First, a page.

Last week, US Senior White House Adviser Kellyanne Conway earned a caustic scoff from the Internet in response to a comment she had made on the threat of surveillance from hacked microwave ovens. Late night television hosts, Wired magazine, and Twitter users alike pounced on Conway for her ostensibly ludicrous remark. But while it’s true that you won’t find many microwaves equipped with cameras, Conway wasn’t entirely wrong. The exposing power of the Internet of Things (IoT)—the sheer wealth of personal data that IoT systems collect, store, and use—is certainly concerning. The technical work currently being developed on IoT, particularly in Internet standardization bodies, has potential implications for human rights that we must consider.
The Telecommunication Standardization Sector of the International Telecommunications Union (ITU-T) is one of these bodies. A UN specialized agency, the ITU-T is mandated to develop international standards for the infrastructure of information and communication technologies (ICTs). Back in November, ARTICLE 19 attended the proceedings of WTSA-16, during which the work program of the ITU-T over the next four years was established. This month, we attended the first ITU-T Study Group 20 (SG20) meeting of the new study period, held March 13-23, 2017 in Dubai. One of the 11 current study groups tasked with carrying out the technical work decided by the WTSA, SG20 is responsible for developing non-binding Recommendations (otherwise known as standards), technical papers, and supplementary resources on the subject of the Internet of Things and Smart Cities and Communities (IoT and SC&C).
At the end of WTSA-16, we highlighted the major issues of concern that emerged over the course of the meeting, including the thwarted push to support the problematic Digital Object Architecture (DOA) framework. During the recent SG20 meeting, DOA cropped up yet again—this time, in the context of IoT identification.
A fundamental principle of IoT is interconnectedness: through the coordination of many devices of different types that are connected through the Internet, the rich data collected from them is analyzed to provide services that would not have been possible with only one device. Ensuring that these devices are uniquely identifiable is then a crucial factor of this coordination. Enter: DOA.
As we’ve noted previously, the DOA Handle System is a shadowy, proprietary technology that suffers from a lack of transparency. The collection and control of information that can be gleaned through object identification has implications for individuals’ privacy and personal data. The identification of Internet-connected objects may lead to the identification of their users, from their movement offline to their habits and interests online. The more identifiable objects that we possess, the more personal information may be aggregated about us. And much like a mosaic, the combination of data from different sources may synergistically reveal new information that would not have been apparent from the separated data points. The implementation of a centralized global registry of IoT devices like the Handle System would exacerbate this kind of dangerous data gathering.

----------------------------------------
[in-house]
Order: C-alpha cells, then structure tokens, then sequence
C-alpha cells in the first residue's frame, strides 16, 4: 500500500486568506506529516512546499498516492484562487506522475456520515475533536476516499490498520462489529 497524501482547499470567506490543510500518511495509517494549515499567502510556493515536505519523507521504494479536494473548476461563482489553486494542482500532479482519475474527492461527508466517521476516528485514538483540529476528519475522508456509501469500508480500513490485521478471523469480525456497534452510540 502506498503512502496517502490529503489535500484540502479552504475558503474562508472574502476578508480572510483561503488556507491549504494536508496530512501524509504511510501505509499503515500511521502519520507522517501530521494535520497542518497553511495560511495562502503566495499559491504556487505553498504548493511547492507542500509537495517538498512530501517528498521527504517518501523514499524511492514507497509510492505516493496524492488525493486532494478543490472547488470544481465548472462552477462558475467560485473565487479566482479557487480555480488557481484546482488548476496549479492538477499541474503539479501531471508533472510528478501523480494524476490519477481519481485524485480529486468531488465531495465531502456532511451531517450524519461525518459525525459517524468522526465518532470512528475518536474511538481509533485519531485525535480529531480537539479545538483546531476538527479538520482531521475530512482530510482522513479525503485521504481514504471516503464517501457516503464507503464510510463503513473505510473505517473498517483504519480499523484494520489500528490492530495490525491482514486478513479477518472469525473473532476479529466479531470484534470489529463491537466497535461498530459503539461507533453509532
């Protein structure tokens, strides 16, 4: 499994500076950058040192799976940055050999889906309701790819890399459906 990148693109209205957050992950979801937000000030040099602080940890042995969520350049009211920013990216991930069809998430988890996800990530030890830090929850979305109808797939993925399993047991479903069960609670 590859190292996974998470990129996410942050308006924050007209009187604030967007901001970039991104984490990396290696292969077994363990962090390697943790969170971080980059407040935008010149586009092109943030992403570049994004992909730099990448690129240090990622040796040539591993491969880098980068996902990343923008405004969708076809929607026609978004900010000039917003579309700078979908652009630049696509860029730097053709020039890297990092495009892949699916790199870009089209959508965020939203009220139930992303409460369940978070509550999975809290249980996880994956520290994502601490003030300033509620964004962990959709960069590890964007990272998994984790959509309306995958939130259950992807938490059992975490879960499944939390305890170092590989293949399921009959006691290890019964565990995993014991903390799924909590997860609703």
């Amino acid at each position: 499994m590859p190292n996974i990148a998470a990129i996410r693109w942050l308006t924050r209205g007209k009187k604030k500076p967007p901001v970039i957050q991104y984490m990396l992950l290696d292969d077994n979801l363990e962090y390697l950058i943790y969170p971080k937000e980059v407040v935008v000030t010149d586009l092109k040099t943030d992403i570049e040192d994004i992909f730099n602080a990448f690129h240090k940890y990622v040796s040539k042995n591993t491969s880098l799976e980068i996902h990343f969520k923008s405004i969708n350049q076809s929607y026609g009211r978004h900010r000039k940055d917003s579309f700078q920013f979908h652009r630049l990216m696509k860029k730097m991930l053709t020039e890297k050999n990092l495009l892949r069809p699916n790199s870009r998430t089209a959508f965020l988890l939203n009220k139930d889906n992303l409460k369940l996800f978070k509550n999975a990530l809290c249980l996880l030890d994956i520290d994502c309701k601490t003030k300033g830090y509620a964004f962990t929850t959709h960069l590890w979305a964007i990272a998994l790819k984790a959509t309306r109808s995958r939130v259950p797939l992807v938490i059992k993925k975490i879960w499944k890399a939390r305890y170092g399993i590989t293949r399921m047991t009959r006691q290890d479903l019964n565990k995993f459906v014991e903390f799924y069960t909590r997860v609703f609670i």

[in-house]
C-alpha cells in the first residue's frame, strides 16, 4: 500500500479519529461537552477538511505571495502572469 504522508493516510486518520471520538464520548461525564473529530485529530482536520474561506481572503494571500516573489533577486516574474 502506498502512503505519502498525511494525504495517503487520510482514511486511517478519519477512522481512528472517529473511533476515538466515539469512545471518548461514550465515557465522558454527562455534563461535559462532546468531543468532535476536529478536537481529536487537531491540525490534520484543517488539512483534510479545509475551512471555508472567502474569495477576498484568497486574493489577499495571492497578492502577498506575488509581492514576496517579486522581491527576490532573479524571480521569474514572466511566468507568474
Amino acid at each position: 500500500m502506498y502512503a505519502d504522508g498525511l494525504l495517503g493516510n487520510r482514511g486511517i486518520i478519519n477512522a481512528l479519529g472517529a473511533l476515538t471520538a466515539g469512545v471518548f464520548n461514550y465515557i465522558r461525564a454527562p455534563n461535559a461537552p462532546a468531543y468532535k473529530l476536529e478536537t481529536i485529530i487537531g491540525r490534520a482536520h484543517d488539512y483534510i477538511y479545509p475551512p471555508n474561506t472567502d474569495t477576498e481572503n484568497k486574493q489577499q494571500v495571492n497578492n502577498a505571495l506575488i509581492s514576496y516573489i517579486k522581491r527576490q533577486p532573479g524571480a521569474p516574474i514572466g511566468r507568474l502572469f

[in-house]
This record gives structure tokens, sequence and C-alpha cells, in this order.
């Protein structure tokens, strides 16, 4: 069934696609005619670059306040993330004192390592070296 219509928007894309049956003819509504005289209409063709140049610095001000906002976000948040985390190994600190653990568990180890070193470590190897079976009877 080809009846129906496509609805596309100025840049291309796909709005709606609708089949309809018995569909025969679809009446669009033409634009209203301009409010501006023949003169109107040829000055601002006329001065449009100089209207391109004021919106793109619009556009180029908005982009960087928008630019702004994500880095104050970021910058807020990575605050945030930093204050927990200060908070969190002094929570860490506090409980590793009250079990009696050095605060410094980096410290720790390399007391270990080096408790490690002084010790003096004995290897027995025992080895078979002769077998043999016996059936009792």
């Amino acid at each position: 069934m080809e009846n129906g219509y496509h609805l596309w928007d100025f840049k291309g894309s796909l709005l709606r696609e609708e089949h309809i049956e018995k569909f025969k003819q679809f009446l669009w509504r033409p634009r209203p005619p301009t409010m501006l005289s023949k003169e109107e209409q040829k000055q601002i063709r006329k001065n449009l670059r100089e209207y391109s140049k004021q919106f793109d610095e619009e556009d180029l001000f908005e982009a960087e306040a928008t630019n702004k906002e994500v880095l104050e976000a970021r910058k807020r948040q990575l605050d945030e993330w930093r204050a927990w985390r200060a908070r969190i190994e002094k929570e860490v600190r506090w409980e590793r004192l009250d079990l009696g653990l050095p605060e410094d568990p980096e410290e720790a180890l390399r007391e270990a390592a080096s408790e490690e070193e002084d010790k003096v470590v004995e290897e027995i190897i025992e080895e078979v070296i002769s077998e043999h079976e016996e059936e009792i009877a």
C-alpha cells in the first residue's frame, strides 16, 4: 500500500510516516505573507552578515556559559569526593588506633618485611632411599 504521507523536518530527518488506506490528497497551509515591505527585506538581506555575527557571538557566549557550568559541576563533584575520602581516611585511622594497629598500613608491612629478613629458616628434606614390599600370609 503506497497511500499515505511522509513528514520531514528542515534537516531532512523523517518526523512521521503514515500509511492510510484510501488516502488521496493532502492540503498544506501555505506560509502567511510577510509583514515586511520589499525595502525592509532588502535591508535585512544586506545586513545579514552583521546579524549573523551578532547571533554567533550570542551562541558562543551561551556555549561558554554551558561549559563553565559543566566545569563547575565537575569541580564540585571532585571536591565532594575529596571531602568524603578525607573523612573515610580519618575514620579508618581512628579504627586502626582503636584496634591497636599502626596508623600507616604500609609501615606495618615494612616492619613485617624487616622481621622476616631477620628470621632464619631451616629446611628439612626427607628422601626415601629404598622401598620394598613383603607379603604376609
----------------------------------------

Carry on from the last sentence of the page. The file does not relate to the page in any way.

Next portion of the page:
With so little information on this technology, we only have more questions. How would this data be secured? Which entities or national governments would have access to this data? Without transparent, multi-stakeholder oversight, the information gathered by such an identification system could be captured by certain state or corporate interests, potentially granting the extrajudicial power to monitor the physical locations and digital activities of individuals. Such a dynamic would perpetuate a chilling effect on freedom of association and freedom of expression. Moreover, creating a hierarchical identification system that’s distinct from the Domain Name System (DNS) we already use to locate and identify connected services and devices would facilitate fragmentation of the Internet. Entities controlling this alternate system would be able to block access to content and restrict the free flow of information, stifling our right to it.
Several Member States within the ITU have been nevertheless committed to developing Recommendations for ICTs that are directly and explicitly based on DOA. During the SG20 meeting, several contributions to ongoing drafts and proposals for new Recommendations have posited DOA as the solution to a startling range of IoT identification issues, from combating device counterfeiting to managing drones. By hurdling straight towards the creation of standards based on DOA, the ITU-T risks overlooking crucial steps in standards development: conducting studies and producing technical reports that would include test cases explicating the use and benefit of DOA and the Handle System. Claims that DOA-based systems would be secure and would protect the privacy and free expression of Internet users are not enough. Without any evidence of the security and privacy impacts of DOA, we are concerned by the persistent efforts to create ITU-T Recommendations that would enable its implementation.
Civil society must be engaged in these developments. DOA is likely to be revisited at the next SG20 meeting in September. Though the ITU-T is not a multi-stakeholder body that is typically open to civil society, concerned NGOs can hold their national government representatives accountable and raise awareness of the positions that national delegations take on the technical work being carried out within the ITU. Global Partners Digital has just started an informative blog series describing how the ITU works, and it’ll include ways in which civil society can engage with ITU processes as the current study period progresses.
Should we be worried about spying microwave ovens? Probably not. But that doesn’t mean we shouldn’t keep a watchful eye on how IoT is developing as an issue of Internet governance.